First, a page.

Posted by
583 posts

My first trip to Europe was in 1998. I had less than a weeks notice as my husband was deployed and we found out they were making a port stop. The kids and I took off to go see him. I had NO idea what I was in for! I remember getting on the plane thinking "what am I doing? The kids are only 4 and 7 and I have no idea what to expect". I knew I was not home anymore when we landed and going through the Lisbon airport there heavily armed guards. Best decision ever though, and we have been traveling to Europe regularly ever since!

BTW, we live just a few miles from the RS headquarters. I remember before our London, Scotland and France trip, I would go and sit in the RS office for hours reading the various travel books by the fire. At that time, there was basically a little library of various travel brand of books that you could read there right there. It gave me a good starting point for that trip, and then I knew which of RS books I wanted to buy.

Posted by
1645 posts

I went to Europe for the first time when I was 21. I had never even been on a plane before. I went with a class from another university where a history professor took a group of students each May. I audited the class. I missed my own college graduation to go which dismayed my then boyfriend, now husband.

We stayed in budget hotels and rode the trains. We washed laundry in the sink and hung it out to dry on the balcony. We visited historical sites and the UN in Belgium. We hitchhiked in the Black Forest.

I remember being surprised by lunch meat for breakfast, no lettuce for salads, and no ice. And then there were 100 ways to flush a toilet that you actually might have to pay to use.

One day near the end of our trip we had a free day in Munich. Three of us bought train tickets and went to Salzburg for the day. I came back thinking I could do this on my own.

I am not sure what captured my heart when I went but I knew I wanted to go back. I convinced my now husband to spend the money to go to Europe rather than save for a house. We actually went twice for three weeks each time before we had kids. We even visited Hungry and Yugoslavia when they were communist. In those days, there was no internet and it was more challenging to plan than now. We sent post cards to try to reserve rooms but often ended up visiting the tourist bureau. Of course, we were younger too and still tell the stories of some of the places we ended up at.

Now our kids are all grown and we have been traveling yearly (except 2020) since 2017.

Posted by
13431 posts

Allan, when I was growing up we use to drive to Monterey, Mexico every summer. And always a few trips to a border town. Not the same these days. I just wont do it. I was in Mexico City a month ago. Beautiful place. And today i just returned from the border (have some work within eyesight of the international bridge in Eagle Pass). The drive down and back is always "interesting". So you got me beat. I felt safer in Albania last year than I do along the Mexican border these days.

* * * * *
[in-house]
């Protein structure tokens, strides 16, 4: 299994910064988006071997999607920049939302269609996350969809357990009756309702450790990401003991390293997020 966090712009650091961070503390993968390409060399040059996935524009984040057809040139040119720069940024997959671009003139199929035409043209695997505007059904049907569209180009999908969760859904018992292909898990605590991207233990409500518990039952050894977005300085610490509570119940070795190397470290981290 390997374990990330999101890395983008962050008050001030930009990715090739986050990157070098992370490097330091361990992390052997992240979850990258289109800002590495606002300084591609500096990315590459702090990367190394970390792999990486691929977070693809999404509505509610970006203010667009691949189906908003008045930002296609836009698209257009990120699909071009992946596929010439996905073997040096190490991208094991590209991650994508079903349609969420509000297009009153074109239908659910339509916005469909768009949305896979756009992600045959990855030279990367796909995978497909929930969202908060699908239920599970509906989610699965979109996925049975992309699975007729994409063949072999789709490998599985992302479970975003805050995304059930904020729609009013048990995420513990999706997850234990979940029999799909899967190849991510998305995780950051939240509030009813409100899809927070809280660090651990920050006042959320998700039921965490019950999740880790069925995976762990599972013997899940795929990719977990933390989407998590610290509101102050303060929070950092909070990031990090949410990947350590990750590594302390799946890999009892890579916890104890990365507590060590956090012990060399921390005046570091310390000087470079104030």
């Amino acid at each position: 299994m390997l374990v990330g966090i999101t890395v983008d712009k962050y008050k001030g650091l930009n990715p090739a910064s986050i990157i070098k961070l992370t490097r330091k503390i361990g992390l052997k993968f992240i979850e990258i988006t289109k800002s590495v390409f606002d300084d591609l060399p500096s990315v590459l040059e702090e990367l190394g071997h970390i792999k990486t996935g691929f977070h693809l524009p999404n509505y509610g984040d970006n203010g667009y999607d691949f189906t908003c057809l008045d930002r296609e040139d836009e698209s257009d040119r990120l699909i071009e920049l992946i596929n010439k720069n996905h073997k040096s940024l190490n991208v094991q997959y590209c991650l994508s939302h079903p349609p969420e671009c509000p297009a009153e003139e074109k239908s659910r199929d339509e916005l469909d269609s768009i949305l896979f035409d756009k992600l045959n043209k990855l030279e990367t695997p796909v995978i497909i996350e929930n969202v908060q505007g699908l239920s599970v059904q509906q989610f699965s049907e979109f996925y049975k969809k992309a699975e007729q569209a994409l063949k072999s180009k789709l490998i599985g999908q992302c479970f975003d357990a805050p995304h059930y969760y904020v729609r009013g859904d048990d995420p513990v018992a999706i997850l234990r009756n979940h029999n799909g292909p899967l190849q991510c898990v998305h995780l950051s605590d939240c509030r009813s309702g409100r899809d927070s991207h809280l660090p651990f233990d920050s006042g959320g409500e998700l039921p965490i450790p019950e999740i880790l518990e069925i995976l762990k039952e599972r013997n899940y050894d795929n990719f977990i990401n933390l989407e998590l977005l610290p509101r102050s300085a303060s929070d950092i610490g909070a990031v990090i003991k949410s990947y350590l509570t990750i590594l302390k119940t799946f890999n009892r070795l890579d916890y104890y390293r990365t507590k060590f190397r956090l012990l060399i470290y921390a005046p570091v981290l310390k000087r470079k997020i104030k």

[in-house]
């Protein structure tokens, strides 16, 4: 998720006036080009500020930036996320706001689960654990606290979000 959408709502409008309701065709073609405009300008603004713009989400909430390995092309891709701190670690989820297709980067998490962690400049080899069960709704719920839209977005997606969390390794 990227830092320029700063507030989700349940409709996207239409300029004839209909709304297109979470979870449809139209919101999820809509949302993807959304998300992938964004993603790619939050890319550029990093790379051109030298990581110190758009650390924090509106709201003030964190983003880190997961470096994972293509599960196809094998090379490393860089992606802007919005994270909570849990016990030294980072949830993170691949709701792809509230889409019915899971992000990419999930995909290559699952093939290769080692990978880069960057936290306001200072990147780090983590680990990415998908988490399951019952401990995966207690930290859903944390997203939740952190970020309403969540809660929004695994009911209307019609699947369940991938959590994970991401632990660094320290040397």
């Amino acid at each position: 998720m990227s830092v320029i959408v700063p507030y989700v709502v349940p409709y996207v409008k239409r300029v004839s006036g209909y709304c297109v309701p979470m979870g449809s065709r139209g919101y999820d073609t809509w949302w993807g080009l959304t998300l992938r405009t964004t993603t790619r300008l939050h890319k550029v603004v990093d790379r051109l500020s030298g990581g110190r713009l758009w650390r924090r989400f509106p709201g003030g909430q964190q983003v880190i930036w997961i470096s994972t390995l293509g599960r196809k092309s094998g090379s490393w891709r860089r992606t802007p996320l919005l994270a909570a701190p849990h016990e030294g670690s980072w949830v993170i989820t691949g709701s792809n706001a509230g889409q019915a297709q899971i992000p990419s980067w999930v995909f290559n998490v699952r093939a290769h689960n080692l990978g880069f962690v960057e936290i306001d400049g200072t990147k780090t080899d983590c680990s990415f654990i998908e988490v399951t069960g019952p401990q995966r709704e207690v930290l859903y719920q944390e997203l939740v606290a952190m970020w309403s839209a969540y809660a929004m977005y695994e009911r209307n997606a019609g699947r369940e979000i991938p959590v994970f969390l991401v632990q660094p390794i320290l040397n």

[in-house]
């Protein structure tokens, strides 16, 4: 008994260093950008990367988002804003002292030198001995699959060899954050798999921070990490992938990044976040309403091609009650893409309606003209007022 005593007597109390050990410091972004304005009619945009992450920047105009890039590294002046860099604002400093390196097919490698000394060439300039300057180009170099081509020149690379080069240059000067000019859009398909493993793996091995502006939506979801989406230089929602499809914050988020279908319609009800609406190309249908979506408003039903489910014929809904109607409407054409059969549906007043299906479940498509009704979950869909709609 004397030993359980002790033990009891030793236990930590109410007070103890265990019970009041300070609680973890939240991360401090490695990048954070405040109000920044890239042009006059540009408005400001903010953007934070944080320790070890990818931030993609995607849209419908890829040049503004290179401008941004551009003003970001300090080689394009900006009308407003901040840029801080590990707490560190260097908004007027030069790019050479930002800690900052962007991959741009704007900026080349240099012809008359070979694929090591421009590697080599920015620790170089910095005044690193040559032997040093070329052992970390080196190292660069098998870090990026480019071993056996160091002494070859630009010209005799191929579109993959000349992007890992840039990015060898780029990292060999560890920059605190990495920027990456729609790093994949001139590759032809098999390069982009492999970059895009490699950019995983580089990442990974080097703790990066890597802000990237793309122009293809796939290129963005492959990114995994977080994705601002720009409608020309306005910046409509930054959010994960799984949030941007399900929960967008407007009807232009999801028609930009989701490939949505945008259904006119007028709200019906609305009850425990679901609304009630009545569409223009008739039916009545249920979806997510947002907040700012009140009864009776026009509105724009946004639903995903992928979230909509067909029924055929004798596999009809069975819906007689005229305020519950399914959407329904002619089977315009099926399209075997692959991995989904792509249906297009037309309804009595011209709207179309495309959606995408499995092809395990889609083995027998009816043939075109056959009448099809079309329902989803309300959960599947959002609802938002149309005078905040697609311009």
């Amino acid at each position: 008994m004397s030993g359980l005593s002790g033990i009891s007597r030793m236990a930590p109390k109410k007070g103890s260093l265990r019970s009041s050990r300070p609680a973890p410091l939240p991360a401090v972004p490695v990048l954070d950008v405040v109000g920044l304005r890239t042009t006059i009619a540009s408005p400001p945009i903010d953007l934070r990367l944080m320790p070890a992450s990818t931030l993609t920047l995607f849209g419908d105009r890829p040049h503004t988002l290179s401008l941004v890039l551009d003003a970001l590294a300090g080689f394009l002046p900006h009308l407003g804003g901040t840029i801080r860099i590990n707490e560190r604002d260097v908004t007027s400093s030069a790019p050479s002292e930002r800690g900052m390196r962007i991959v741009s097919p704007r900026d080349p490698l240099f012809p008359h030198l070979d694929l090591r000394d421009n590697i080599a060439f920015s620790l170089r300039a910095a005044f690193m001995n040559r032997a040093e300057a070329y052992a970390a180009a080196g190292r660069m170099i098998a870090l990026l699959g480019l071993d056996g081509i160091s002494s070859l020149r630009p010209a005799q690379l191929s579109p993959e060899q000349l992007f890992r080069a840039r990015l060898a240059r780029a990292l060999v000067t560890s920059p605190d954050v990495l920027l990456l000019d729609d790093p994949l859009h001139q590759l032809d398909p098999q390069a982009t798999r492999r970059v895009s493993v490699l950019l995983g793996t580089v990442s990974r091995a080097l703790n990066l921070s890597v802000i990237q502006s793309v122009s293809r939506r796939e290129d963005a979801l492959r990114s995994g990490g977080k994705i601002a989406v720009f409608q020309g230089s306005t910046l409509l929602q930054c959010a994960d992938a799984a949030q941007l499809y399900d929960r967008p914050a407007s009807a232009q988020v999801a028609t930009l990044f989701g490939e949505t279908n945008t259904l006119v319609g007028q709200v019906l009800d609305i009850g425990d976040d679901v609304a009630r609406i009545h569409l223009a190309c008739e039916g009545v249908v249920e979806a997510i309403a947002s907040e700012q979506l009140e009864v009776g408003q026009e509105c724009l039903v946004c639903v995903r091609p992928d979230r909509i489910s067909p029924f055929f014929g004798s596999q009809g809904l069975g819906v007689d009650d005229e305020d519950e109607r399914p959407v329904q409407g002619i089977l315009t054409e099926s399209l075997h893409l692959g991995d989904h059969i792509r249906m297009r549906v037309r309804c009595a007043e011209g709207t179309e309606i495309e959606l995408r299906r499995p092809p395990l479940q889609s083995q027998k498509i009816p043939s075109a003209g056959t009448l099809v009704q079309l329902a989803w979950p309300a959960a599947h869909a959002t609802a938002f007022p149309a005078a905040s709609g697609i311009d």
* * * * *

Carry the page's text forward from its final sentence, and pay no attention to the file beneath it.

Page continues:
Posted by
2213 posts

My welcome to Mexico moment. It was a business/leisure trip to Cabo. I can't recall who I booked the car with but it was one of the major companies like Enterprise or Alamo that offered in-airport service and a shuttle to the car. The shuttle turned out to be a pick-up truck with plastic milk crates in the back to sit on. It was dark and so I couldn't tell if we were on a road to the car lot, but it felt like we were bouncing through a farmer's field to get there. Once we arrived they did the usual spiel to check the car for damage; "mark anything larger than a quarter", he said. I started making so many notes that I eventually circled the entire car on the form. It ran well and we had no issues though.

Posted by
7459 posts

Allan it's just so wild to think that that was only eight years ago ! Fun !

Posted by
5345 posts

My first trip outside North America was a three night stopover in London on my way to Saudi Arabia in 1981 taking a job with the US Army Corps of Engineers.
It was amazing, the Tower of London, Westminister Abbey, going into the House of Commons while in session for the PM's question time. I was hooked on foreign travel.

Back in the 80s, foreign travel was relatively more expensive than it is today. Airfare was higher as was lodging and dining. Still, the crowds were far smaller. You didn't have to make appointments to visit key sites.

I have visited 78 foreign countries and enjoyed them all. Never had a serious problem with managing with the language, although some Parisians were unhappy that I didn't speak French.

Travel is a multifaceted experience. You learn just from being in the country. You learn other cultures, history, art as well as some amazingly scenic places. I learned in the Middle East not to every stick out our thumb like you were hitchhiking. That gesture is considered there the same as giving someone the middle finger in the USA. I learned that in China people are a year old when born.

I remember coming into Moscow from the airport north of the city and seeing the HUGE multistory sized tank replicas of tank traps to mark how far the Germany Army came to Moscow in WWII. I learned that despite that Turkish and Greek food is similar, never tell a Greek that. I found beautiful places like Alaskan glaciers, Pacific Islands, going around Cape Horn or some Norwegian Fjords.
Going through the Panama Canal was amazing. Travel is a learning experience and should be savored.

Posted by
2213 posts

Allan it's just so wild to think that that was only eight years ago !
Fun !

I've definitely evolved as a tourist in 8 years. I hate to use the word, but we've gone from touristy family vacations to thought provoking historical travels. I'm not regretting my family vacations since I've got some precious memories, but I'm looking forward to moving forward. But who knows, in 10 years there may be grandchildren and we'll pick up where we left off at Disney creating new memories.